MINNEAPOLIS — Students attending the University of Minnesota's five campuses this fall may get stuck with a slight tuition increase.

During a Board of Regents meeting Thursday, June 10, U President Joan Gabel pitched a 1.5% tuition increase for undergraduate and graduate students at the system's campuses as part of her proposed $4 billion budget for the coming year. The tuition hike, which would generate about $13.5 million in new revenue, would be the first increase in two years; the university froze tuition for most students during the 2020-21 school year in recognition of pandemic-related hardship.

"This proposed budget reflects our commitment to the future, to supporting our students, our faculty and our staff," Gabel told the board. "It reflects the challenges we've faced, the thoughtful adjustments and sacrifices we've made through those challenges, and our commitment to quality."

Undergraduate tuition for Minnesota residents attending the U's flagship Twin Cities campus would increase by about $200, bringing it just above $13,500 per year. Resident undergraduate tuition increases at the Duluth, Rochester, Morris and Crookston campuses would range from $157 to $187.

Nonresident undergrads at the Twin Cities campus would pay about $480 more, with their tuition totaling $32,000 for the year.

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Regents will vote on the tuition increase proposal later this month. They also will decide whether the university should take out a loan to cover up to $50 million in losses from the past year.

U leaders said the current budget outlook is much improved from last year, when the university implemented employee furloughs, pay cuts for top administrators and freezes on hiring and pay raises. Many of those measures, along with federal COVID-19 relief funding, helped the university weather a nearly $170 million shortfall.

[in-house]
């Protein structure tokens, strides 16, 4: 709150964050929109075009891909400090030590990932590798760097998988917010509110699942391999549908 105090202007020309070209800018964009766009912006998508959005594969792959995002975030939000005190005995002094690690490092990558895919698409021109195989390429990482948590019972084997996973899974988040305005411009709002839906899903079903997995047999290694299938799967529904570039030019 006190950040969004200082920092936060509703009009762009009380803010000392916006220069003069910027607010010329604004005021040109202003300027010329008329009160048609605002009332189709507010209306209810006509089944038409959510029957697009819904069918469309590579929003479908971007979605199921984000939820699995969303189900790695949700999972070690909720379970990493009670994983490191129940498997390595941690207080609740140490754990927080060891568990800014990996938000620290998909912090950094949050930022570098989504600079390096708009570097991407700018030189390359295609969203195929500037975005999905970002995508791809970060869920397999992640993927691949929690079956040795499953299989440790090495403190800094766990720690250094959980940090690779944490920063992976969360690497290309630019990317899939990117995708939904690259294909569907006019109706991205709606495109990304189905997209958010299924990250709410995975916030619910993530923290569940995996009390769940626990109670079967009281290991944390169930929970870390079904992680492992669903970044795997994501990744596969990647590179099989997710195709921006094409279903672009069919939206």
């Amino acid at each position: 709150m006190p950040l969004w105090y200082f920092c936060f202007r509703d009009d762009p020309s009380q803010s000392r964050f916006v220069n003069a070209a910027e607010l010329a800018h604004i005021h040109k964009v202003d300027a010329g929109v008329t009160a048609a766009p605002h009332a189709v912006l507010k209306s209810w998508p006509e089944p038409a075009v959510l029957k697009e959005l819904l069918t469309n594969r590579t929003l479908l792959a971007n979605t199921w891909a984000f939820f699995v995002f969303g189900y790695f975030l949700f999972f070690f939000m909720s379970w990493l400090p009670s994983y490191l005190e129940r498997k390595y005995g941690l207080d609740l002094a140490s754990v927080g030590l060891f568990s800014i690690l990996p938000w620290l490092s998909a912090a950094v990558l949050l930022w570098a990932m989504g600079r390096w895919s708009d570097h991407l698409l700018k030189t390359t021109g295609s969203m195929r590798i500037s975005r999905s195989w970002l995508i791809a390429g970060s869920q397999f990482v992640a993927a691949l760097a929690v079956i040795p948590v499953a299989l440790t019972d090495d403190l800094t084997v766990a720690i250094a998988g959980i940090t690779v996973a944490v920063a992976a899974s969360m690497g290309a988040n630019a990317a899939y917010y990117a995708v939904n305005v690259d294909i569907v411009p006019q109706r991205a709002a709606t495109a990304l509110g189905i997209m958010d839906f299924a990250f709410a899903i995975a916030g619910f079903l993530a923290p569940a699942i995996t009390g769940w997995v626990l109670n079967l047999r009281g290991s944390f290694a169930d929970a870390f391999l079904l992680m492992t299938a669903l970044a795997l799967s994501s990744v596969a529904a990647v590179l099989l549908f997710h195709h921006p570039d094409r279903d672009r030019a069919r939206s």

"Taking these actions over the last 16 months means that we have a smaller and isolated set of COVID-19 issues to deal with going forward," said Julie Tonneson, the university's budget director.

Administrators expect revenue from campus housing, athletics and parking to rebound from pandemic lows as the U resumes classes and other operations in person.

Even so, Gabel's budget proposal includes about $50 million in spending reductions and internal reallocations. The university will use that money, the increased tuition revenue and incoming state funding to help pay for investments in long-term initiatives, annual cost increases and any lingering pandemic expenses.

The proposed level of funding reallocations dwarfs efforts made in recent years, which averaged closer to $20 million, Tonneson said.

Regents generally supported the overall budget proposal and expressed relief about a potential post-pandemic financial rebound.

Some regents, though, were not happy with the proposed tuition hike.

Regents Darrin Rosha and James Farnsworth said they would rather the university trim more administrative costs than make students bear the expense.

"We should not be raising tuition," Rosha said, adding he worries the U could lose students to cheaper flagship universities in neighboring states.

Regents David McMillan and Steve Sviggum said the tuition increase, while not ideal, is acceptable given the university would also be cutting costs and raising employee salaries by 1.5%.

"Our faculty and staff really cooperated and helped us out the last year," Sviggum said, referring to furloughs and pay cuts. "You put that all together and it seems reasonable."

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